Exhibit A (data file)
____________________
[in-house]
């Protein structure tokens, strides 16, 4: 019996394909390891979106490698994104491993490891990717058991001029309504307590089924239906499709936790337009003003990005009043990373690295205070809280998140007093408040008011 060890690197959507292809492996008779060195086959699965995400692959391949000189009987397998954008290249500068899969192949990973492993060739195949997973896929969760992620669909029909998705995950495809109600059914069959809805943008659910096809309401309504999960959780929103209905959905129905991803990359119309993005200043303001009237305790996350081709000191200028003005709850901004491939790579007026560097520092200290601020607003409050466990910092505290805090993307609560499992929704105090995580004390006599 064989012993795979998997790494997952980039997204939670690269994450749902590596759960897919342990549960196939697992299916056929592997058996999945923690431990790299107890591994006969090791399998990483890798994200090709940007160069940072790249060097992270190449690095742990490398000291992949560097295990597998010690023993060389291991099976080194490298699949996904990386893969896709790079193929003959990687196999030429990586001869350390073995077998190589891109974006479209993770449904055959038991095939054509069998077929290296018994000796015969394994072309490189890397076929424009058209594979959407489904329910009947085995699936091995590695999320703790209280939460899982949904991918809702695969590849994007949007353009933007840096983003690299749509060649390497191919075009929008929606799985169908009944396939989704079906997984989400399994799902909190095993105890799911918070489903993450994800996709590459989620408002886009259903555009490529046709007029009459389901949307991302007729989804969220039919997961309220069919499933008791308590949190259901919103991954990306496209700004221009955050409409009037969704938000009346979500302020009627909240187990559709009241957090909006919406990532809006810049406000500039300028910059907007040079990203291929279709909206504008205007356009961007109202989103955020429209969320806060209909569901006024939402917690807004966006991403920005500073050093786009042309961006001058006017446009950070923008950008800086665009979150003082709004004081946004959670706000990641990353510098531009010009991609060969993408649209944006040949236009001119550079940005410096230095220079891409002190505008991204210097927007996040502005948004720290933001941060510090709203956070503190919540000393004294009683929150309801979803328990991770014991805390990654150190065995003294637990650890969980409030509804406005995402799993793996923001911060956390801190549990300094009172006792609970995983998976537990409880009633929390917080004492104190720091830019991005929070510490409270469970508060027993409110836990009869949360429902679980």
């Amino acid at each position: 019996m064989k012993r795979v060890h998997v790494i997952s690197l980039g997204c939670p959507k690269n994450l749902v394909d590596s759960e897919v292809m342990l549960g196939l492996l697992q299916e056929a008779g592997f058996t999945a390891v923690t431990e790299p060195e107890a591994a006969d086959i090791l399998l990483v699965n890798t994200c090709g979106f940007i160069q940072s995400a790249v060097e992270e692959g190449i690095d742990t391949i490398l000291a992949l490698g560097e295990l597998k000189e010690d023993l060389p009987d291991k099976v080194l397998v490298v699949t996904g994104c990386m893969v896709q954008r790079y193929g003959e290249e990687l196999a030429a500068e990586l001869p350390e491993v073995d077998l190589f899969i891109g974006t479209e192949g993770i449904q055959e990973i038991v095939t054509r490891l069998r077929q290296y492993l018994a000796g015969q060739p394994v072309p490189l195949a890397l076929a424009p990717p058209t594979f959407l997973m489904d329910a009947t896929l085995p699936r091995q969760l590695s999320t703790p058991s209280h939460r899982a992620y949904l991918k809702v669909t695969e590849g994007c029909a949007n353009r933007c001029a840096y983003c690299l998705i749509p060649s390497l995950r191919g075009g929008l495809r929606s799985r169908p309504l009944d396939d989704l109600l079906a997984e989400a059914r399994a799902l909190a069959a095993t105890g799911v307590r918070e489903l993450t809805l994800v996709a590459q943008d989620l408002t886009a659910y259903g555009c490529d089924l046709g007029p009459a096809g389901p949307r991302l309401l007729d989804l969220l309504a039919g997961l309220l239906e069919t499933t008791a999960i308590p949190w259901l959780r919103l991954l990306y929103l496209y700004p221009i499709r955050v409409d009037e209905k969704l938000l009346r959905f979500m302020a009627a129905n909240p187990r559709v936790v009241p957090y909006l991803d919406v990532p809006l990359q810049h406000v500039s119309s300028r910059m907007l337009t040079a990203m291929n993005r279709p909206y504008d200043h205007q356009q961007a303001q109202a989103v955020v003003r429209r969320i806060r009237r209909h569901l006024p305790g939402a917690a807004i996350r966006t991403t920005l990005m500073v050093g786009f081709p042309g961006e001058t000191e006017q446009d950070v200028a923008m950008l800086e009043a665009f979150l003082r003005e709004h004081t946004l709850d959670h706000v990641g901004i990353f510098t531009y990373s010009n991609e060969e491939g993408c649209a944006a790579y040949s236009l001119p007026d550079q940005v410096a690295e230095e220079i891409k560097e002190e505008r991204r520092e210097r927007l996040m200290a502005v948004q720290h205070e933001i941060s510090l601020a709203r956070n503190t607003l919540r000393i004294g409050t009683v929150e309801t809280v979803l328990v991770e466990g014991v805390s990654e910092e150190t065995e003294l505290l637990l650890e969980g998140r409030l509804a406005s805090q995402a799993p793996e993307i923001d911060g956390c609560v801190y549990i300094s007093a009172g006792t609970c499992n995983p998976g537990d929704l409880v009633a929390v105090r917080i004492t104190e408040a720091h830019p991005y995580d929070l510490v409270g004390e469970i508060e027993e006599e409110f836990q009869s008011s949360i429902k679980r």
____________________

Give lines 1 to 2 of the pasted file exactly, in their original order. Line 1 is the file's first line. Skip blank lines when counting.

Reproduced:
[in-house]
């Protein structure tokens, strides 16, 4: 019996394909390891979106490698994104491993490891990717058991001029309504307590089924239906499709936790337009003003990005009043990373690295205070809280998140007093408040008011 060890690197959507292809492996008779060195086959699965995400692959391949000189009987397998954008290249500068899969192949990973492993060739195949997973896929969760992620669909029909998705995950495809109600059914069959809805943008659910096809309401309504999960959780929103209905959905129905991803990359119309993005200043303001009237305790996350081709000191200028003005709850901004491939790579007026560097520092200290601020607003409050466990910092505290805090993307609560499992929704105090995580004390006599 064989012993795979998997790494997952980039997204939670690269994450749902590596759960897919342990549960196939697992299916056929592997058996999945923690431990790299107890591994006969090791399998990483890798994200090709940007160069940072790249060097992270190449690095742990490398000291992949560097295990597998010690023993060389291991099976080194490298699949996904990386893969896709790079193929003959990687196999030429990586001869350390073995077998190589891109974006479209993770449904055959038991095939054509069998077929290296018994000796015969394994072309490189890397076929424009058209594979959407489904329910009947085995699936091995590695999320703790209280939460899982949904991918809702695969590849994007949007353009933007840096983003690299749509060649390497191919075009929008929606799985169908009944396939989704079906997984989400399994799902909190095993105890799911918070489903993450994800996709590459989620408002886009259903555009490529046709007029009459389901949307991302007729989804969220039919997961309220069919499933008791308590949190259901919103991954990306496209700004221009955050409409009037969704938000009346979500302020009627909240187990559709009241957090909006919406990532809006810049406000500039300028910059907007040079990203291929279709909206504008205007356009961007109202989103955020429209969320806060209909569901006024939402917690807004966006991403920005500073050093786009042309961006001058006017446009950070923008950008800086665009979150003082709004004081946004959670706000990641990353510098531009010009991609060969993408649209944006040949236009001119550079940005410096230095220079891409002190505008991204210097927007996040502005948004720290933001941060510090709203956070503190919540000393004294009683929150309801979803328990991770014991805390990654150190065995003294637990650890969980409030509804406005995402799993793996923001911060956390801190549990300094009172006792609970995983998976537990409880009633929390917080004492104190720091830019991005929070510490409270469970508060027993409110836990009869949360429902679980």